I retrieve my shoes and struggle to get me feet in them - they are actually Mrs P's shoes because the toe strap broke on mine as I walked from home this afternoon and I have borrowed a pair to walk over to the home. My shoe struggle and my attempt at an explanation of why I am having to man handle my feet into my shoes, that they are Mrs P's shoes and I have too big feet   - bahut bura pada  - is met with laughter from the women. A good note on which to take our leave.
I make it home before the rains start, thinking about what life must be like for the residents. Better than many places, worse then many others. Certainly nothing like what I can expect in my old age. But for these ladies and gents, all of whom are into their 70s, it represents a safe place to stay, it is dry (although very hot indoors now never mind in the hot season), there is a hot meal to eat every day, regular medical checkups and the camaraderie of others. I will be visiting again, even if it is only to call in for 10 minutes to say hello and to ask them how they are. So be prepared anyone who is going to visit  because now you will also be visiting the old dears.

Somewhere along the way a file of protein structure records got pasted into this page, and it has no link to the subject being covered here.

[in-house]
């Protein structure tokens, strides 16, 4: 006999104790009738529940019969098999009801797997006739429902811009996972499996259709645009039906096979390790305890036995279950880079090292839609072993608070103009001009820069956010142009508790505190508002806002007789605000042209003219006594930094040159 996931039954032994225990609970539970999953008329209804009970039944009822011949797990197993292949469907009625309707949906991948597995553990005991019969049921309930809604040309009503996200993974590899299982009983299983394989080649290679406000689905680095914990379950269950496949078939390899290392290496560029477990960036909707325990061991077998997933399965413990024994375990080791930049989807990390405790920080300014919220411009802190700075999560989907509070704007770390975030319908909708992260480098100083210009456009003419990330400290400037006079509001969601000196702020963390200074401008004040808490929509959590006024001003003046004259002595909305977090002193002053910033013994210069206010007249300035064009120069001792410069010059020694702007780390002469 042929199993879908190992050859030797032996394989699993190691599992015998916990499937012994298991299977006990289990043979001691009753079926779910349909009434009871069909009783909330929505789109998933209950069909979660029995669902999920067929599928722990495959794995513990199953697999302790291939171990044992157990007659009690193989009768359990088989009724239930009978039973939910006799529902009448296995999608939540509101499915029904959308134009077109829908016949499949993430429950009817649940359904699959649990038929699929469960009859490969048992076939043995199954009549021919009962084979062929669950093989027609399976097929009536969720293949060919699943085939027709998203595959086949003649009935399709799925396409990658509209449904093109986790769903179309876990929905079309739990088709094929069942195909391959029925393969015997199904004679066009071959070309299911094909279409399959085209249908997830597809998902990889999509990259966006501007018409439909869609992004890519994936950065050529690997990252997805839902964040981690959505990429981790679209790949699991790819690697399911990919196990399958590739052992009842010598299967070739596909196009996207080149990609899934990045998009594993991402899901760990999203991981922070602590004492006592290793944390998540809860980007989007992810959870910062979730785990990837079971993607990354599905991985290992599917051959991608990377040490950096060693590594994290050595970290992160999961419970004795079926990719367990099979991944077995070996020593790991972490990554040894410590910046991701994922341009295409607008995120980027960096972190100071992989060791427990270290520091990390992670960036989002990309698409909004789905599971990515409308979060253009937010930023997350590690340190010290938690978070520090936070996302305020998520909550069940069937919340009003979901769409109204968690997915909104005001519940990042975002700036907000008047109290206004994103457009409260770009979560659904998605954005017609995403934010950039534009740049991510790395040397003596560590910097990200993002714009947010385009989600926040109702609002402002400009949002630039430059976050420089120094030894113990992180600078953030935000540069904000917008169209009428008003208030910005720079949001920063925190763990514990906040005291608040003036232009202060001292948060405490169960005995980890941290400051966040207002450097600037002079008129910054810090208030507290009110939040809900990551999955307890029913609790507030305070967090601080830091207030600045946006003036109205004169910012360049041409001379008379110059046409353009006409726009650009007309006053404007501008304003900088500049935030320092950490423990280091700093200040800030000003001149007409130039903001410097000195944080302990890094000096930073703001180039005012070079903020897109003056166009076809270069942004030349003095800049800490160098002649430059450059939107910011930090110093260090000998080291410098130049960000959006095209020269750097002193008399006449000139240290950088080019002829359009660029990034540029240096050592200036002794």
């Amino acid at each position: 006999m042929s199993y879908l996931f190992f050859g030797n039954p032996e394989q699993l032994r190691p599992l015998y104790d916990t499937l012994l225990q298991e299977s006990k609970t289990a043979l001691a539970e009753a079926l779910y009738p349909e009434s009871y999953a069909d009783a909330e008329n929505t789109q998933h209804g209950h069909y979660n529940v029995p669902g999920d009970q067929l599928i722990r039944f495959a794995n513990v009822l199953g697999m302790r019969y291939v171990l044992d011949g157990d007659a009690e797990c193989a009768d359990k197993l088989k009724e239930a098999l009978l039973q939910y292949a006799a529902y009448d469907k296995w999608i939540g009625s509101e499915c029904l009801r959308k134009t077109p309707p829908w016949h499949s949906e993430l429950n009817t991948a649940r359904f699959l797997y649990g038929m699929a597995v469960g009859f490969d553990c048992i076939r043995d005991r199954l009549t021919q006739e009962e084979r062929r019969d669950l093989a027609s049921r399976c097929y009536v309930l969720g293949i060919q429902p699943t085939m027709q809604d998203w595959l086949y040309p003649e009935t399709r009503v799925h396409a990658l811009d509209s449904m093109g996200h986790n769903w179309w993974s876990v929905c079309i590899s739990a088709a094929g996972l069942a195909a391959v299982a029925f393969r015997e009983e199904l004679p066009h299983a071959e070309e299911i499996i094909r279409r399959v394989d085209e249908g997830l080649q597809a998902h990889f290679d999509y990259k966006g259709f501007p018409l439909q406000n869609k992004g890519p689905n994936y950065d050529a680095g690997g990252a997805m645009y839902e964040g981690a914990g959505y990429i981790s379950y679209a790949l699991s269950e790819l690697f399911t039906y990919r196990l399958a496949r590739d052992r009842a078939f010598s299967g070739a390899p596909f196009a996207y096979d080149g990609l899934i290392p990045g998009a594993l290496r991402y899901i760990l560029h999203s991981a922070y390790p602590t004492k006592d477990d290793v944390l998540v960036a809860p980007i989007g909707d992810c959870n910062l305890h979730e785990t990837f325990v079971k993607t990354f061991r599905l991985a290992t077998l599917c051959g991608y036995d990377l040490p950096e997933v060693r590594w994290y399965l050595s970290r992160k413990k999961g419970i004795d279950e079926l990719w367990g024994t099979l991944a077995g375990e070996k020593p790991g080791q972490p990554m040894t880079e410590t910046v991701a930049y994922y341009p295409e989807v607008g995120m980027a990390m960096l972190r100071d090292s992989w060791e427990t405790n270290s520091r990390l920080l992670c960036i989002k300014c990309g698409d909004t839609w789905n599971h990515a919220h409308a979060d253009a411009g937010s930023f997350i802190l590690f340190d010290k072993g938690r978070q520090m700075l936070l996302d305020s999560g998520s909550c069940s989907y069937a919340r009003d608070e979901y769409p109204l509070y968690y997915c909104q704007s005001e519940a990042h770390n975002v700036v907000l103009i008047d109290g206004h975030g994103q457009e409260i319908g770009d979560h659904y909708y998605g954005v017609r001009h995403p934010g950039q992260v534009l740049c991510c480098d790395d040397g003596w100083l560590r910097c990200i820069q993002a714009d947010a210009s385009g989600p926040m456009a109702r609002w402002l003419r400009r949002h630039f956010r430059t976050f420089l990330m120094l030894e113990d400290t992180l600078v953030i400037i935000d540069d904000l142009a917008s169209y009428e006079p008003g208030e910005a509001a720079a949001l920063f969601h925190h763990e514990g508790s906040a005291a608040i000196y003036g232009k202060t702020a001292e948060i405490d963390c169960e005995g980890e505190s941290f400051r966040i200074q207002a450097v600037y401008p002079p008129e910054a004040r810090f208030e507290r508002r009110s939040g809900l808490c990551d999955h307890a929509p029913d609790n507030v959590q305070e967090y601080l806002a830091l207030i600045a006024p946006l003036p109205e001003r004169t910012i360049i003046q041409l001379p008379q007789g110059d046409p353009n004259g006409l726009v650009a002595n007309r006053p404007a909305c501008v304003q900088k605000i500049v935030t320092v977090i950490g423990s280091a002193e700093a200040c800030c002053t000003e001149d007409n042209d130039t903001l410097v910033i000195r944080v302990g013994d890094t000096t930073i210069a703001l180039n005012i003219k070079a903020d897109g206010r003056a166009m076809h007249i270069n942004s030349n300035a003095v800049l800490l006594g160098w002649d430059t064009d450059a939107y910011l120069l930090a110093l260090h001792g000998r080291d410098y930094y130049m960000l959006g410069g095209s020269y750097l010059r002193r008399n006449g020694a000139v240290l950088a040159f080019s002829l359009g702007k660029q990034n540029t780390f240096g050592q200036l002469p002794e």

1. Try taking the broken shoe to a cobbler - you never know, they might be able to fix it, they are very adept at fixing things that we'd just throw away here. Very cheap as well

  2. I've kept the shoe just in case. It is my old favourite Oakley flip flop. Can't say it hasn't had a good life - I bought them in Rarotonga in The Cooks, probably July/Aug 2008! And I have worn them almost constantly since! Luckily I found a replacement pair when I was home. I have turned into a big Oakley fan! But I am saving these for post monsoon wear dry weather wear. For now a cheap pair I picked up here in India are sufficing but are nowhere near as comfortable, nor I suspect as resilient. But I may try the cobbler, but it is the material toe strap that has gone, not the leather side strap